Attitudes and experience
The time elapsing from withdrawal of neurointensive treatment to final cessation of cerebral circulation may vary from some hours to several days. When the patient’s life cannot be saved, three out of four respondents were willing to initiate organ-preserving treatment (Table 1). The positive attitudes among doctors to organ-preserving treatment concur with the findings in a Canadian study (14). A circular from the Ministry of Health and Care Services (5) specifies that prevailing health and privacy legislation places major emphasis on the patients’ right to co-determination and information. If it is known or if the next of kin believe that the dying person wished to become an organ donor after his/her death, this should be a deciding factor in whether organ-preserving treatment is initiated and continued until a total cessation of cerebral circulation has been established.
Wilkinson and Trough have described that the doctor’s age, religion, race and personal attitudes may be decisive for whether organ-preserving treatment is initiated and that the patient’s own values may easily be overruled in the process (15). Hynninnen and collaborators point out the absence of internal guidelines for withdrawal of treatment in Scandinavian intensive-care units (16). There is reason to assume that this also applies to the decision to prolong respirator treatment to facilitate an organ donation. Our experience indicates that practice regarding decisions to prolong or discontinue treatment may vary from one department to another, as well as within each intensive-care unit.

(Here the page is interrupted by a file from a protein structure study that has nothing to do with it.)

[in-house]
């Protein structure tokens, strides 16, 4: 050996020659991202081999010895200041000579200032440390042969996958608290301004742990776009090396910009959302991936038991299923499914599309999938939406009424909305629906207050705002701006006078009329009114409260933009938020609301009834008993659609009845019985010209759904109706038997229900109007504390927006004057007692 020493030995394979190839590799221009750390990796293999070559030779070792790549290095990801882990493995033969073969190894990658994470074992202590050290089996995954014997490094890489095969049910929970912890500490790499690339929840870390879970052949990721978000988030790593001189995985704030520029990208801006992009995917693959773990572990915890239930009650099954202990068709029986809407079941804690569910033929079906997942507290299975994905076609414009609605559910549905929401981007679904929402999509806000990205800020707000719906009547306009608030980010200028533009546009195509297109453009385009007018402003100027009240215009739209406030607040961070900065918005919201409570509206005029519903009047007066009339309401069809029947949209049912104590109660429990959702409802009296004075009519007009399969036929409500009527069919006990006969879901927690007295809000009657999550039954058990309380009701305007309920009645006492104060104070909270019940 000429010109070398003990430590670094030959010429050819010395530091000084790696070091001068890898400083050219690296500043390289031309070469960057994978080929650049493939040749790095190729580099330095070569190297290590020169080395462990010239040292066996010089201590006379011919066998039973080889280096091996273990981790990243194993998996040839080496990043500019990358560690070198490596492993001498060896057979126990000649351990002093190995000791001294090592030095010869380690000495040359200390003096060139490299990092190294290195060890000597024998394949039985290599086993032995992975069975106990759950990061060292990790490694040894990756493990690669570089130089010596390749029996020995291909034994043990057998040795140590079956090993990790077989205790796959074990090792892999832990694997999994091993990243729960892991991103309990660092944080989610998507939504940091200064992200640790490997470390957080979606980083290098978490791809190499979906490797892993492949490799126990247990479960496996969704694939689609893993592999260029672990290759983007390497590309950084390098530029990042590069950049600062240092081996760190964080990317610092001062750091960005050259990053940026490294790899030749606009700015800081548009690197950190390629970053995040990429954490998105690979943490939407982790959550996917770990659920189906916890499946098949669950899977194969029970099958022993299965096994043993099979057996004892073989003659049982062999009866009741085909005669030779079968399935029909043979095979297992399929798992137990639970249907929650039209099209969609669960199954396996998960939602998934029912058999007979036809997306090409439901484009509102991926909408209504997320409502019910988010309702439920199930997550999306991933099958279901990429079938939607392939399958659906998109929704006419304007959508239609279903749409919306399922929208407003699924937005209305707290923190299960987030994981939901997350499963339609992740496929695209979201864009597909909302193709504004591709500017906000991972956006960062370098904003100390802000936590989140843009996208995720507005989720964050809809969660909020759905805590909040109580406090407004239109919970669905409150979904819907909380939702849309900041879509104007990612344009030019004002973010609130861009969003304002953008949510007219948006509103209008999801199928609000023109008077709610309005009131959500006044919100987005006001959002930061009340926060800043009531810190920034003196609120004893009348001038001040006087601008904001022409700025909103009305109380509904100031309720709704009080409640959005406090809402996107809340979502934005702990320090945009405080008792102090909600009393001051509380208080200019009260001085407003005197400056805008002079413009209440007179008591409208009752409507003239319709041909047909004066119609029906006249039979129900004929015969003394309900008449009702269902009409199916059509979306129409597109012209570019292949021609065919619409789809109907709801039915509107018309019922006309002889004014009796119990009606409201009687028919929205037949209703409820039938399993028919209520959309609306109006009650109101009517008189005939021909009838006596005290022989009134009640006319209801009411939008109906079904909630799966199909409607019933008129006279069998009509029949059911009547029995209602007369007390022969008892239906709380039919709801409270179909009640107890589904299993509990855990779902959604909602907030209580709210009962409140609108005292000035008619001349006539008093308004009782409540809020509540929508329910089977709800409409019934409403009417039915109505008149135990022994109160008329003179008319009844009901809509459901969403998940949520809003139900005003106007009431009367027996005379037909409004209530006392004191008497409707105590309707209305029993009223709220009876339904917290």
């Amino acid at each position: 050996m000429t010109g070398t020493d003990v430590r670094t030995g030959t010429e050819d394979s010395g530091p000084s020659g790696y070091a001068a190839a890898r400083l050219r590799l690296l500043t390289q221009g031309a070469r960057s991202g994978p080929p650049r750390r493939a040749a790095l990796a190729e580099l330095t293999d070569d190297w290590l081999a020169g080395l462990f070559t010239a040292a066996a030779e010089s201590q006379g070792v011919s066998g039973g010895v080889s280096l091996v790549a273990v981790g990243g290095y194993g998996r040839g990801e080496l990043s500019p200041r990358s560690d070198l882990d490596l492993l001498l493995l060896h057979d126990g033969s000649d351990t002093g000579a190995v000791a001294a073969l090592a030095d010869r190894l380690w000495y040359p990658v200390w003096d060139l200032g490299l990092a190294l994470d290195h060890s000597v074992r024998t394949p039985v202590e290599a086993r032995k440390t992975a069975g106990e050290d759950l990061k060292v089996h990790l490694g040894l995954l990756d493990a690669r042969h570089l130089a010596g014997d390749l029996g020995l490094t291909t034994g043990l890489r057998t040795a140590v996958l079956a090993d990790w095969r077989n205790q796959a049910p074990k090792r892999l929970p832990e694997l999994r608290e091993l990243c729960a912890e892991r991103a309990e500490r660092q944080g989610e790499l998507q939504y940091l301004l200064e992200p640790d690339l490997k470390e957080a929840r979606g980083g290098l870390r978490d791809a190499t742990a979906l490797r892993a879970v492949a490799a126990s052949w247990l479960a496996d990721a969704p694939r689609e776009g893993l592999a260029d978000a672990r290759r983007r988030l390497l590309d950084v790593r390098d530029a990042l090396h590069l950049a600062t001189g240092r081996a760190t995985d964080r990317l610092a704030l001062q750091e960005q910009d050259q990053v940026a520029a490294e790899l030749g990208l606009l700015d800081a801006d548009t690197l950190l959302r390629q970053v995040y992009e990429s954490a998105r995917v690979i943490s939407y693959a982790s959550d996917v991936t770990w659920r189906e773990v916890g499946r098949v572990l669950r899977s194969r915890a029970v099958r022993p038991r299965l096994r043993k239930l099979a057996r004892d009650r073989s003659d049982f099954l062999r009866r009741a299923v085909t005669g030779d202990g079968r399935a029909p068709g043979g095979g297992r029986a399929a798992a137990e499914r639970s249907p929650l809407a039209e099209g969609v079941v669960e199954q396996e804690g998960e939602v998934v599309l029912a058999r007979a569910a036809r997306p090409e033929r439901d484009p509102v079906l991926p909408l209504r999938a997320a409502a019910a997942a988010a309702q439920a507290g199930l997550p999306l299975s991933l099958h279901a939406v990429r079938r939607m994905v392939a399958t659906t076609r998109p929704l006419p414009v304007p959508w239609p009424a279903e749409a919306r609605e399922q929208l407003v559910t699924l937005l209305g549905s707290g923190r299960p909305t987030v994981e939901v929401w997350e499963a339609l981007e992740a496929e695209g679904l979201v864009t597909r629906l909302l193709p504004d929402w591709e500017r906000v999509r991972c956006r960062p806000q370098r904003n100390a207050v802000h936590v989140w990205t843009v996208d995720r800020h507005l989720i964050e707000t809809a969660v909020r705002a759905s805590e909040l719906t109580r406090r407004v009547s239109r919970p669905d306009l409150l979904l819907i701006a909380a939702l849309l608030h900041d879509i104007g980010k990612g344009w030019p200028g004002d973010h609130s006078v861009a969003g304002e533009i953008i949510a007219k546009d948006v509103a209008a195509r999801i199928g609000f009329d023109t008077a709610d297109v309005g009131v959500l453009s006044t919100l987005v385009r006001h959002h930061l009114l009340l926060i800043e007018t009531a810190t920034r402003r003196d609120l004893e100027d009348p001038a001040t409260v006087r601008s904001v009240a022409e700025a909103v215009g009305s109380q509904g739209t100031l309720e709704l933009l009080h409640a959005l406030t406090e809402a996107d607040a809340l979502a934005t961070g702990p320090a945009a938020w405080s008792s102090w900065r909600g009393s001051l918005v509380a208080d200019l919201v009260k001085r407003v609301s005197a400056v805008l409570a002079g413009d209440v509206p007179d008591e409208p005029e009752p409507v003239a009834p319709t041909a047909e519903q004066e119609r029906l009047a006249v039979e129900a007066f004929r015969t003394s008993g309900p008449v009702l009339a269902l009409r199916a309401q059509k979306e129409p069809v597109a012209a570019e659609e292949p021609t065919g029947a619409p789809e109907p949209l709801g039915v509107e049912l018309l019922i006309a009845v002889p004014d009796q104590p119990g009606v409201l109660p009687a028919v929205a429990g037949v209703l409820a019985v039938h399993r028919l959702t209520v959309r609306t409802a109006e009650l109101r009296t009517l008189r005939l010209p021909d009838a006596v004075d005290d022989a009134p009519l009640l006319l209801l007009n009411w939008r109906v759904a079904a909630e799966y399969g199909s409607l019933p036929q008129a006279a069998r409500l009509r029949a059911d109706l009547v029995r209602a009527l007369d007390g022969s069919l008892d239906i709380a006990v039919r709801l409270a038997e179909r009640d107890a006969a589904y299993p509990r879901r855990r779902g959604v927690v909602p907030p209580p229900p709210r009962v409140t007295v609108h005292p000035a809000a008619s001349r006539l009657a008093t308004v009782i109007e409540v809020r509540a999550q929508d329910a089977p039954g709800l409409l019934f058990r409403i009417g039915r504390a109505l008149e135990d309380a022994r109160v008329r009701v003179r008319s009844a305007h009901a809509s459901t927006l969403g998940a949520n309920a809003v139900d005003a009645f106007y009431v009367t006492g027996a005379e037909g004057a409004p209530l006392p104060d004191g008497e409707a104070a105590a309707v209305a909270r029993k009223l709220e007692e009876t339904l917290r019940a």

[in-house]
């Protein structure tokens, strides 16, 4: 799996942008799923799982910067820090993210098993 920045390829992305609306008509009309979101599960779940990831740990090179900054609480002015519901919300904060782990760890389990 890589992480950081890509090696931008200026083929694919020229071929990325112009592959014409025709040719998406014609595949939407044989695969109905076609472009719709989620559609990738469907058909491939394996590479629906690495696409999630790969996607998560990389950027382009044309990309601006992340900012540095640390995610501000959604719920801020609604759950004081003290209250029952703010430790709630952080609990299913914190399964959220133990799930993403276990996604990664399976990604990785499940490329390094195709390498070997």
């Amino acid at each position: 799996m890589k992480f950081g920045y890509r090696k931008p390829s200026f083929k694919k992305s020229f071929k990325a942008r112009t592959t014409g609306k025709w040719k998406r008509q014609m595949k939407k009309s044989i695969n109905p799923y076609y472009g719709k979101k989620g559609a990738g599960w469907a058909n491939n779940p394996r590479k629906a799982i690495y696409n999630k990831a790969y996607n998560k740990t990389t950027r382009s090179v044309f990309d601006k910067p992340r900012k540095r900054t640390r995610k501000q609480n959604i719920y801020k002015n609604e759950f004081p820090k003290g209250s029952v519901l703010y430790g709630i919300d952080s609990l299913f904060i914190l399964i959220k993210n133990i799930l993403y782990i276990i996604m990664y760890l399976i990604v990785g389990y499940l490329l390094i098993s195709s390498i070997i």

One in three respondents would most often/sometimes choose to discontinue respirator treatment in the face of expected death, instead of waiting until clinical diagnostics of total destruction of the brain function can be undertaken (Table 1). Most likely, this is based on organisational, financial and ethical considerations. Some claim that organ-preserving treatment violates the ethical principle of always treating the patient for the patient’s own sake. Welin and collaborators (17) have shown that this is not necessarily the case, especially if the principle of autonomy, i.e. patient co-determination in matters pertaining to organ donation, is given greater weight in the ethical assessment.
Materstvedt and Hegvik (18) have argued that active treatment, including elective ventilation in view of organ donation, can be defended in light of ethically accepted ethical perspectives. This applies also when the patient’s attitude to organ donation is unknown.
Two out of five respondents stated that concern for the next of kin was the reason for discontinuing respirator treatment. This may reflect a patriarchal attitude in the doctors. The next of kin may thereby be deprived of the opportunity to fulfil the patient’s last wish (Table 1). One in three respondents stated that the reason was to reduce the patient’s suffering. This contrasts with the opinion held by a majority of the respondents, who believed that respirator treatment can be provided to a deeply unconscious patient without inflicting any suffering (Table 1). One possible explanation could be that at the terminal stage, the assessment of suffering is transferred from the patient to the next of kin.